Google facing antitrust investigation from Missouri’s Attorney General

Google is facing a new antitrust investigation by Missouri Attorney General Josh Hawley. The case follows the record EU fine issued to Google in June and Hawley said it's his duty to ensure consumer protection laws are being upheld by the internet giant.

Google facing antitrust investigation from Missouri’s Attorney General

Internet giant Google is facing an investigation in its home country into the way it gains and uses data.

The Missouri Attorney General said Monday his office would investigate Google, owned by Alphabet, to find out if the company is violating any consumer protection or antitrust laws.

“There is strong reason to believe that Google has not been acting with the best interest of Missourians in mind,” Missouri Attorney General Josh Hawley said. “My Office will not stand by and let private consumer information be jeopardized by industry giants, especially to pad their profits.”

Google shares ended the US Monday trading session 0.28% lower, at $1,041.20.

Google confident in policies

While the investigation is only at the very beginning and Google has yet to receive the official subpoena sent from the Missouri Attorney General, the internet giant has stated its confidence in its own privacy policies.

“We have strong privacy protections in place for our users and continue to operate in a highly competitive and dynamic environment,” a Google spokesperson said in a statement.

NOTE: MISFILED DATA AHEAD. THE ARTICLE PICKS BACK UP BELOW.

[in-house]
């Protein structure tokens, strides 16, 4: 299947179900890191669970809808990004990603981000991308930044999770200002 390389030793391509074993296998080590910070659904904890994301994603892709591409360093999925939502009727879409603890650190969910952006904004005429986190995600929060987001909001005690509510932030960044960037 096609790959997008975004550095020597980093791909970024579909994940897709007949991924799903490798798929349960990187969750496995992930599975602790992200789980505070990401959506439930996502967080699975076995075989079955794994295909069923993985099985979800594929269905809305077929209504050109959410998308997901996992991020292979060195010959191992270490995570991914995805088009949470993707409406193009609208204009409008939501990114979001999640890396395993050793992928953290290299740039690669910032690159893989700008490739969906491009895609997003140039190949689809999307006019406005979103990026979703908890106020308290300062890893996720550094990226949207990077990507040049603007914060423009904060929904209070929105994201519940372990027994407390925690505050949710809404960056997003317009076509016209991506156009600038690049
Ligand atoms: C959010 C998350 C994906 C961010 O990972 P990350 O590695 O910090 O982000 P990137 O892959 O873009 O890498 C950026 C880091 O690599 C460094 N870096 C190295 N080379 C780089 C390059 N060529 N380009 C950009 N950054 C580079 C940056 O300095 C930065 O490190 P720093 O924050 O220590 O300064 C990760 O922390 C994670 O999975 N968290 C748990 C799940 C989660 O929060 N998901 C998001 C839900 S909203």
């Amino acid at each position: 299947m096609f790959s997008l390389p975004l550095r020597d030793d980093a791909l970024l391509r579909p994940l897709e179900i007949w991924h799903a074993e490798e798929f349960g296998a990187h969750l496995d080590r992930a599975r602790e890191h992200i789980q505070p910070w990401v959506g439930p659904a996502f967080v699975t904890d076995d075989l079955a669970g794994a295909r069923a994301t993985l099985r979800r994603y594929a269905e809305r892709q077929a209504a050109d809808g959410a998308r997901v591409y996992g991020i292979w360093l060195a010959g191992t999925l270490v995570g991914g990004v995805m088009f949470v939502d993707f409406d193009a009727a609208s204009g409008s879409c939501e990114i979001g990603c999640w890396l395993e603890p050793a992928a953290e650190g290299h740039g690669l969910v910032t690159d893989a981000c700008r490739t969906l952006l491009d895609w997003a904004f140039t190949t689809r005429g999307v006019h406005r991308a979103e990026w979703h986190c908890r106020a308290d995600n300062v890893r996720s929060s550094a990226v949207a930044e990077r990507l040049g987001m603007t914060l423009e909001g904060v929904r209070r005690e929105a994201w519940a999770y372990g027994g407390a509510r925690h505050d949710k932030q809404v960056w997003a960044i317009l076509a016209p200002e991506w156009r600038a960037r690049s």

This will be the first time since 2013, that Google has faced an investigation on home soil. In 2013, Attorney Generals from 37 US states collectively fined Google $7 million.

Meanwhile, the Federal Trade Commission began and then dropped an investigation into whether Google had manipulated search results.

EU fine raises questions

Hawley also mentioned the recent, record $2.7 billion antitrust fine issued to Google by the European Union. The EU accused Google of favouring its own business by blocking competitor search results.

In September, Google launched an appeal against the fine.

Hawley’s investigation announcement added that Google has access to an estimated 70% of all card transaction in the US. That’s on top of users’ location, device information, cookie data, online queries, and website history.

“When a company has access to as much consumer information as Google does, it’s my duty to ensure they are using it appropriately,” Hawley said. “I will not let Missouri consumers and businesses be exploited by industry giants.”

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